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Ceramic Arts and Ceramics

Program Description

Just the Facts

Ceramic Arts and Ceramics. A program that prepares individuals creatively and technically to express emotions, ideas, or inner visions by producing art works out of clay and similar materials. Includes instruction in handbuilt and wheelthrown techniques; molding; slips and glazes; trimming and decorating; firing and kiln operation; oxidation; mixed media; ceramic murals; and personal style development.

This program is available in these options:

  • Certificate / Diploma
  • Associate degree
  • Bachelor's degree
  • Graduate Certificate
  • Master's degree

High School Courses

See the high school courses recommended for programs in this career cluster:

See the high school courses recommended for programs in this pathway:

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Additional Information

In the past, many potters learned their craft by apprenticing under professional potters or taking part-time courses. Today, things are not that simple.

"If people are serious about it as a profession, they would need to apply themselves full time," says Bruce Cochrane. He is a ceramics professor.

Several colleges and technical schools in North America offer diplomas or associate's degrees. Many universities offer bachelor's or master's degrees in fine arts with a specialization in ceramics.

Every program requires students to submit comprehensive portfolios of their work as well as high school transcripts. "The portfolio is often worth more because it shows a person's interest and experimentation with the medium," Cochrane notes.

Many colleges also require written applications that ask you to write an essay. You must answer questions like: What about ceramics appeals to you? What have you done to explore this medium? What do you hope to achieve through the program?

Some programs may even require formal interviews.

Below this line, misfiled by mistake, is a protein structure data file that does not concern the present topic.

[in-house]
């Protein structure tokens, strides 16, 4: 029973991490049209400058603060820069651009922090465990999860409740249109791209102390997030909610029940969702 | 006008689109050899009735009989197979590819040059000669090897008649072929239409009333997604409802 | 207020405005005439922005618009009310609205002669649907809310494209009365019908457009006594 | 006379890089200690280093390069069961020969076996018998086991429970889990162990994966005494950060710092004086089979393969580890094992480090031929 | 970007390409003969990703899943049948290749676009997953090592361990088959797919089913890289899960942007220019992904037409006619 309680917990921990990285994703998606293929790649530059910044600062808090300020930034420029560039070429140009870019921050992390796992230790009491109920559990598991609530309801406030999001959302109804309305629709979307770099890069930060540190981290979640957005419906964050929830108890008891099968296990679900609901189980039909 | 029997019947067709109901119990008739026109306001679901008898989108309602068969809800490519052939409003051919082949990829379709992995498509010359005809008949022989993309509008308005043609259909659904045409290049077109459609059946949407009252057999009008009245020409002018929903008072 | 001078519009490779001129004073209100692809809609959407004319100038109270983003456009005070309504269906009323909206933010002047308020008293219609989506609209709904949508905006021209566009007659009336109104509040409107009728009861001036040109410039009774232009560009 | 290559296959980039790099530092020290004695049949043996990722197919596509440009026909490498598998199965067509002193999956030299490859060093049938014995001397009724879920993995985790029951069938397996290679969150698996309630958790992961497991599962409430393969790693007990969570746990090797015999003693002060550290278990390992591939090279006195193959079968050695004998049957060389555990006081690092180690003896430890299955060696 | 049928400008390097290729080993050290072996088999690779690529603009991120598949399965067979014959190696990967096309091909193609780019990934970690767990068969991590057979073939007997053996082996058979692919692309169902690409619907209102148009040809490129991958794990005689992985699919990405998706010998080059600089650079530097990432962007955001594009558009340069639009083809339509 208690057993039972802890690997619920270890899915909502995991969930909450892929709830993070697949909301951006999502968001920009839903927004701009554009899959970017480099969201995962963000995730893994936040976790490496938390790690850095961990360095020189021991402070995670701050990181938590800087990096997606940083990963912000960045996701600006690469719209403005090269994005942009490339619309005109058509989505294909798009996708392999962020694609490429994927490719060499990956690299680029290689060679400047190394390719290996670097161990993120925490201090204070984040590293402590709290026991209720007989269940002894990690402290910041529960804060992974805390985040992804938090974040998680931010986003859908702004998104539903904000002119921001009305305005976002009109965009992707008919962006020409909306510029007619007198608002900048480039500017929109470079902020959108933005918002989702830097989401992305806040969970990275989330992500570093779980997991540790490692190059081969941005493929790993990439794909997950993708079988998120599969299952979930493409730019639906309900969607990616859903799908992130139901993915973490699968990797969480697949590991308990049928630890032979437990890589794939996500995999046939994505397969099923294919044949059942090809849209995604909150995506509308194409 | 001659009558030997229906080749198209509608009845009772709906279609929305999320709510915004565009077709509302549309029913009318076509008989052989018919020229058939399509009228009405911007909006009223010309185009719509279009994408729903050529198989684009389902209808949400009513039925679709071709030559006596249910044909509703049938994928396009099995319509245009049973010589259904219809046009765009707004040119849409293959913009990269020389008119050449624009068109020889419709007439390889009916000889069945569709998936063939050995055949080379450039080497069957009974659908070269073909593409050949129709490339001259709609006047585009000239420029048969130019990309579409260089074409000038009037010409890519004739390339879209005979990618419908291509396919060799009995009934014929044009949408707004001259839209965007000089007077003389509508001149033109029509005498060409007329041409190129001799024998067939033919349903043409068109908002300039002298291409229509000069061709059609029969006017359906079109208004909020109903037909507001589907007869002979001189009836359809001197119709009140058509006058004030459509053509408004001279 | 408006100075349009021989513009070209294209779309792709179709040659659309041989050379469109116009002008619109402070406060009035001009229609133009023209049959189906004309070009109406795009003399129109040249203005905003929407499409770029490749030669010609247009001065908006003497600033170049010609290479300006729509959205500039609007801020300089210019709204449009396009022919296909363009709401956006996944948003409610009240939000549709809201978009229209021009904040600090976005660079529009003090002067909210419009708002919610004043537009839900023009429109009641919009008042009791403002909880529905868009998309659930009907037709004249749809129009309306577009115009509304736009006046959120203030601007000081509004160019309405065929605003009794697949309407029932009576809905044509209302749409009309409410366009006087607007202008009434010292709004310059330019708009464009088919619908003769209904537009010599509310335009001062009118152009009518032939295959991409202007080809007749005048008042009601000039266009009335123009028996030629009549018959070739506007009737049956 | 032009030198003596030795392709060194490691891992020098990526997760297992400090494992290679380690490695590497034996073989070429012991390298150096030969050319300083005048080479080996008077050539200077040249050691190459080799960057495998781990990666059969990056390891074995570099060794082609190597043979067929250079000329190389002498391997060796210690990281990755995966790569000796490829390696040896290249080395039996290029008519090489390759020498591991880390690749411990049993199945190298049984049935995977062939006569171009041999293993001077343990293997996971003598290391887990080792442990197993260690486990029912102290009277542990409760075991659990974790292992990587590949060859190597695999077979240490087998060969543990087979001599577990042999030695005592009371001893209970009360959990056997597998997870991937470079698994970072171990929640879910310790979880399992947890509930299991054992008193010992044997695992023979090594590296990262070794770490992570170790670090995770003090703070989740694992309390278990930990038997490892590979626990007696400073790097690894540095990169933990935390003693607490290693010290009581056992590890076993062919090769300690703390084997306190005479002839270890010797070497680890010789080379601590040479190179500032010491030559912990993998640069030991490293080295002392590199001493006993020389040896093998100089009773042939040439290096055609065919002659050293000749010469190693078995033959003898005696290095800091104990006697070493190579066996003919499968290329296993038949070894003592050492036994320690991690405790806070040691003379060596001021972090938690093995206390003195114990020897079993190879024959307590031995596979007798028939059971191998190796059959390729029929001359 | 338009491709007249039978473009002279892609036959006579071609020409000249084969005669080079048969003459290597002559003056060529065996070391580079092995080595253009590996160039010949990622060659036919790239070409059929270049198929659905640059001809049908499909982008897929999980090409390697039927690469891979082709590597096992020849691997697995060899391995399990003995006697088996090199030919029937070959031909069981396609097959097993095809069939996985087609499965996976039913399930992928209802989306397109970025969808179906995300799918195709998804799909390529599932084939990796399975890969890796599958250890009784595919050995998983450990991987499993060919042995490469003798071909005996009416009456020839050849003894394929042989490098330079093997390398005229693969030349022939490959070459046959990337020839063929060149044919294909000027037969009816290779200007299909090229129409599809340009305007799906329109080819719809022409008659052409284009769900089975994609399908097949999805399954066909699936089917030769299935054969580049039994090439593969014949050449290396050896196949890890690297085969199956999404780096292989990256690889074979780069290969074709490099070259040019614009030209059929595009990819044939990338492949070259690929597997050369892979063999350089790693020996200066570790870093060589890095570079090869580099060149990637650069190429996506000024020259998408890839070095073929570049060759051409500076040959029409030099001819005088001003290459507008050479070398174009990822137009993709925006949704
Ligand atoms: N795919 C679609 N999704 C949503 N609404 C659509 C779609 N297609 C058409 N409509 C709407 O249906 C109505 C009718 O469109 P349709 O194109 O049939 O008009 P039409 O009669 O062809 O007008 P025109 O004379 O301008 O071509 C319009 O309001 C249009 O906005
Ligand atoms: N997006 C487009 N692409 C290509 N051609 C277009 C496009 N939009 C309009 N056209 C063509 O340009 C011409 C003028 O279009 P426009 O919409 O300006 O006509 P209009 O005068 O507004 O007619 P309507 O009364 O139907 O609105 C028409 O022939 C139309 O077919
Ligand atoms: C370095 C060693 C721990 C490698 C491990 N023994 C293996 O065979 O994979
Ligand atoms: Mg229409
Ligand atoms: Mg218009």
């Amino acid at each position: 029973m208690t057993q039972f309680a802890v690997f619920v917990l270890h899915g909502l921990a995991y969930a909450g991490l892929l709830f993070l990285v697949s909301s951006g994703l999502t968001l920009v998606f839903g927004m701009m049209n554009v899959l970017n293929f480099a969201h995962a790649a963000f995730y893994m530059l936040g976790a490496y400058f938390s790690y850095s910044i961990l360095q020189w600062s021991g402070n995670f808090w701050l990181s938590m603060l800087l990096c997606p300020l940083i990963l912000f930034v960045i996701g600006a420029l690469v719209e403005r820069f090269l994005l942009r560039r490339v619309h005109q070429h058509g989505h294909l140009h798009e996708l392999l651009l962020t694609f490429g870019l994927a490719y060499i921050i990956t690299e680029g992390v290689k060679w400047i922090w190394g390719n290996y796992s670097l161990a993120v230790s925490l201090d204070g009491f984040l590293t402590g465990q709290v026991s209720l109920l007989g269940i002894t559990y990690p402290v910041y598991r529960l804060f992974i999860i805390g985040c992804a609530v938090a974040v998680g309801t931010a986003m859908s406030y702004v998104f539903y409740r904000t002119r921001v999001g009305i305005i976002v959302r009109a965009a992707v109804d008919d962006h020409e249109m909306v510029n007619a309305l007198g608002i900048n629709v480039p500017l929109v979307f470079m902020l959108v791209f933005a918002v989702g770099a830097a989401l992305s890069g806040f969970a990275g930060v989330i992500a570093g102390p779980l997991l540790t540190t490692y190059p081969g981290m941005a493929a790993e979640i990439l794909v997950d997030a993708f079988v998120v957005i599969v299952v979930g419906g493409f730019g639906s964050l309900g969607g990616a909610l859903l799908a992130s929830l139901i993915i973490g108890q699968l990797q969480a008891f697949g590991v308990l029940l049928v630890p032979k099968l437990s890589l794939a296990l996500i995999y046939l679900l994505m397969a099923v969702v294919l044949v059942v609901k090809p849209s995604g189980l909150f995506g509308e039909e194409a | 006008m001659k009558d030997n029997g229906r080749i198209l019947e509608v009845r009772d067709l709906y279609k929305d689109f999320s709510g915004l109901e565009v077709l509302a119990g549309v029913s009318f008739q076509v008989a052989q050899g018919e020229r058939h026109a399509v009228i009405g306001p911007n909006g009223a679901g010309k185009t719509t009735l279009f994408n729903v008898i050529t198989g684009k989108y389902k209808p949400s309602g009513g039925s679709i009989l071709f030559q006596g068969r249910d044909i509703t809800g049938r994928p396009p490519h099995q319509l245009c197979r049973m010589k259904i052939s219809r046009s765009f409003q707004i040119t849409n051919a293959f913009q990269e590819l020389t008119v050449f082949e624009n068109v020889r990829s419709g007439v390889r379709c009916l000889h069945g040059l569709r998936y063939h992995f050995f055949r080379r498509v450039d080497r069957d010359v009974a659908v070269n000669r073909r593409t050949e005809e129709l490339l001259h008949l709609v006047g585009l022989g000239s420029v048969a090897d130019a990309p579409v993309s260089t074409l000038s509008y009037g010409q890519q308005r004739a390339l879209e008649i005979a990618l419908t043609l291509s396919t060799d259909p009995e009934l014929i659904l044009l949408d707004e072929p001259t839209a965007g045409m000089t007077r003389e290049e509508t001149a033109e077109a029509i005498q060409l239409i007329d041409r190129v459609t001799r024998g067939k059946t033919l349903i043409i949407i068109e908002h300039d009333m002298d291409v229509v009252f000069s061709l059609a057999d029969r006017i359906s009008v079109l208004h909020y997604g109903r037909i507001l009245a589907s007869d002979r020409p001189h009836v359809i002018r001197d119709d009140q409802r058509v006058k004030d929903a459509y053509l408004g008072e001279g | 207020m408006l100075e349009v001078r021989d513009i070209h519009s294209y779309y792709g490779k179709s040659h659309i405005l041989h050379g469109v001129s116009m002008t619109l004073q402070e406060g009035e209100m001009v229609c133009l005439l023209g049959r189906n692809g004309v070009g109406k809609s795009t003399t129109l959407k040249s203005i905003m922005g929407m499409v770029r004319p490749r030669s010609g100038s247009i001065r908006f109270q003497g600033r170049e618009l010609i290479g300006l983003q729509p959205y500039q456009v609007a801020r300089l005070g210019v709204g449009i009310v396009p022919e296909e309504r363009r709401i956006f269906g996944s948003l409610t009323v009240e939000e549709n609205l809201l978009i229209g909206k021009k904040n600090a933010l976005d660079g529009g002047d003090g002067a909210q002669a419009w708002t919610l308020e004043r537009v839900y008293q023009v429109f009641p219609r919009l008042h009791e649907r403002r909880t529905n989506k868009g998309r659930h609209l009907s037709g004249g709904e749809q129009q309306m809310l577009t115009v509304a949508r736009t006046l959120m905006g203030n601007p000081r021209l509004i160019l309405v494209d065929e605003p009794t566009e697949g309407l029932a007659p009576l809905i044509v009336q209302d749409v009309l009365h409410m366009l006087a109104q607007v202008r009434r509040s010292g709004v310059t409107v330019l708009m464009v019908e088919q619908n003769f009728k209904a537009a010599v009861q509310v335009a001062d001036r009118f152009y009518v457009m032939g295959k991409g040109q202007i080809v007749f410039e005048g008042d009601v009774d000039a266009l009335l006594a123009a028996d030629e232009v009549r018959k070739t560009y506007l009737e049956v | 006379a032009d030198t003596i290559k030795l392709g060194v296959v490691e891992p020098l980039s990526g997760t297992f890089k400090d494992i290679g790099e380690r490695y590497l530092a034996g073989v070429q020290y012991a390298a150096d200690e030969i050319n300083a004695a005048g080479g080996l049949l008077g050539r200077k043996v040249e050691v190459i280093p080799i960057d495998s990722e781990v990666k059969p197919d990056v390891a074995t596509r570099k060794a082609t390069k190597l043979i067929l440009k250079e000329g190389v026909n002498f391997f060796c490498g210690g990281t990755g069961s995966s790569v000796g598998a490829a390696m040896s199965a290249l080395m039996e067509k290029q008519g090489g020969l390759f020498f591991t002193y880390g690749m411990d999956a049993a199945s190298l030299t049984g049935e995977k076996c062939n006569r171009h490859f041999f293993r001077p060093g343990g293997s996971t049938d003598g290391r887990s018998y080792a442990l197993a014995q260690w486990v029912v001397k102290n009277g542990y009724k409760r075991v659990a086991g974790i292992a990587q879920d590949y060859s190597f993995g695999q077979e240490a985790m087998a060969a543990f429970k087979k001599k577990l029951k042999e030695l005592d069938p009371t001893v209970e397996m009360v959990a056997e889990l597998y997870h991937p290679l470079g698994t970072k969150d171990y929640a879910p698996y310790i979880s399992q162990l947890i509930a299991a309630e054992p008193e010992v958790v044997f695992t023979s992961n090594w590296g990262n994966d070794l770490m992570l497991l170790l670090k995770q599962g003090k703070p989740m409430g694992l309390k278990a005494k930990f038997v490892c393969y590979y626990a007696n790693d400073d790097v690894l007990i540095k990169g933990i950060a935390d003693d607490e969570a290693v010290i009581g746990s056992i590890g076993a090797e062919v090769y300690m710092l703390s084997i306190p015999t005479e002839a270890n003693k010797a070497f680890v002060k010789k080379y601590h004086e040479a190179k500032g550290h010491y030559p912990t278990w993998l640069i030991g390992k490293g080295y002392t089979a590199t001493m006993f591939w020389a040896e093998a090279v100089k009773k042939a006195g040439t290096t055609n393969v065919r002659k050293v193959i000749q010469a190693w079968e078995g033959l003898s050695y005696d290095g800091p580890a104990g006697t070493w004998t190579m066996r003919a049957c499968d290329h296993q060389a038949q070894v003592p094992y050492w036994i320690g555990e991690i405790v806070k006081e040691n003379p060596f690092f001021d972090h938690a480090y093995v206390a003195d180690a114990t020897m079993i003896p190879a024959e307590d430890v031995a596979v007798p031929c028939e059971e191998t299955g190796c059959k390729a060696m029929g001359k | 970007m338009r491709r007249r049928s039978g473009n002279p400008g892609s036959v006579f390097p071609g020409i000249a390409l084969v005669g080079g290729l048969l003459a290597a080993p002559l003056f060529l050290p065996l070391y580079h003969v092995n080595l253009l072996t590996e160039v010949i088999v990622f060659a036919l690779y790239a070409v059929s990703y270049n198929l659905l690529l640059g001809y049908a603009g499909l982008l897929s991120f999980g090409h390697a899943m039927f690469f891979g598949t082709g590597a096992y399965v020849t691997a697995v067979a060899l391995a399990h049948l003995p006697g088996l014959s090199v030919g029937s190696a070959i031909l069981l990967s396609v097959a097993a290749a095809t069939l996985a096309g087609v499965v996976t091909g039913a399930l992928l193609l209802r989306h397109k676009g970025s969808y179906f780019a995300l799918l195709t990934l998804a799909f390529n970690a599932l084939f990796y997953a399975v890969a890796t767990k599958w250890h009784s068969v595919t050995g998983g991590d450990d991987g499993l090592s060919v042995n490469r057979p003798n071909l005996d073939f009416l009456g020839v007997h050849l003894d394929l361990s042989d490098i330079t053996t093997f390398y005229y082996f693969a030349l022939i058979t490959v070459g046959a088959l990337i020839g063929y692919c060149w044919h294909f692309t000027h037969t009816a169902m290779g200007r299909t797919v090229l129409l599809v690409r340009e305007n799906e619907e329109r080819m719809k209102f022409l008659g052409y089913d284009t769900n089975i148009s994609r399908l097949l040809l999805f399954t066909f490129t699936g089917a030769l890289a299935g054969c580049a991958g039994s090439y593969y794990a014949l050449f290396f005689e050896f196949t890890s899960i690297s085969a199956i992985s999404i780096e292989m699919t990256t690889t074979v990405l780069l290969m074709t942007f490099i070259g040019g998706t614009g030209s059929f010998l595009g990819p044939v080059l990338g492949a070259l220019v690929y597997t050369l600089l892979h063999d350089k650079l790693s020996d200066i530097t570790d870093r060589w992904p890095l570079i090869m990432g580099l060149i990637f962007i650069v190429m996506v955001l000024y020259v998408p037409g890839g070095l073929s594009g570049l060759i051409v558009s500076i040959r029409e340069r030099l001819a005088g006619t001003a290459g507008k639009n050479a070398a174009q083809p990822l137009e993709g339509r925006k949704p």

Ceramics programs require hard work and devotion. Picture this. You go to the studio to work on one of your pieces at 9 a.m. on Monday. You're there until 8 p.m. each and every day that week and Sunday is your only day off. Come Monday, it's back to the studio you go!

"[Students] get out of it what they put into it," says Cochrane. "We set up expectations, and if people fulfill those requirements, they will be working very hard."

Many colleges also encourage art majors to take at least one course in another medium, like painting or drawing, in case they find one they like better.

"High school students who hope to be artists, whether in painting, sculpture or ceramics, will need not only a good foundation in college prep classes, but in drawing and any other art classes that are available in their high school," says Linda Hansen Mau. She is a ceramics professor at De Anza College in California.

"But more important than art classes is a good basic education in English, math and science. There is a lot of chemistry in ceramics and artists all need to be able to communicate their ideas not only visually, but verbally," she says.

Ceramics students usually have to pay for their own materials (like clay and glazes). Students will also need to purchase tools. And since some programs require extra courses, like English, students may also have to buy textbooks.


Occupational Outlook Handbook
For more information related to this field of study, see: Artists and Related Workers

Ceramics Monthly
An international magazine about ceramics

Blue Muse Ceramics
A listing of artists and suppliers


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